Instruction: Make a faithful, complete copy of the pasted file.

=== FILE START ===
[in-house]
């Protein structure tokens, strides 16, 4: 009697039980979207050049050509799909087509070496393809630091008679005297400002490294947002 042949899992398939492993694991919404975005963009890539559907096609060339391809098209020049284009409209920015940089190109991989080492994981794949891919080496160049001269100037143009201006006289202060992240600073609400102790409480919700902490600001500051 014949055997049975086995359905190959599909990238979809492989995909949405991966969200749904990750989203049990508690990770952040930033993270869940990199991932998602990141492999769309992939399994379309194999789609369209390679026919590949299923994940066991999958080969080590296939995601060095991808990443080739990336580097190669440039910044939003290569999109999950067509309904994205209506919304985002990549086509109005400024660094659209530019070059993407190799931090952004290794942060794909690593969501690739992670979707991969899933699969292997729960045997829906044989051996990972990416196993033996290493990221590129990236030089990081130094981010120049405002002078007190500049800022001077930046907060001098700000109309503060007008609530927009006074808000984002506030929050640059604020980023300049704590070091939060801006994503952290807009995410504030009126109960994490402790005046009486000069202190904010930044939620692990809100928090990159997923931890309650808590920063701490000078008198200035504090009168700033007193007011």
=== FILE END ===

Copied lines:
[in-house]
């Protein structure tokens, strides 16, 4: 009697039980979207050049050509799909087509070496393809630091008679005297400002490294947002 042949899992398939492993694991919404975005963009890539559907096609060339391809098209020049284009409209920015940089190109991989080492994981794949891919080496160049001269100037143009201006006289202060992240600073609400102790409480919700902490600001500051 014949055997049975086995359905190959599909990238979809492989995909949405991966969200749904990750989203049990508690990770952040930033993270869940990199991932998602990141492999769309992939399994379309194999789609369209390679026919590949299923994940066991999958080969080590296939995601060095991808990443080739990336580097190669440039910044939003290569999109999950067509309904994205209506919304985002990549086509109005400024660094659209530019070059993407190799931090952004290794942060794909690593969501690739992670979707991969899933699969292997729960045997829906044989051996990972990416196993033996290493990221590129990236030089990081130094981010120049405002002078007190500049800022001077930046907060001098700000109309503060007008609530927009006074808000984002506030929050640059604020980023300049704590070091939060801006994503952290807009995410504030009126109960994490402790005046009486000069202190904010930044939620692990809100928090990159997923931890309650808590920063701490000078008198200035504090009168700033007193007011």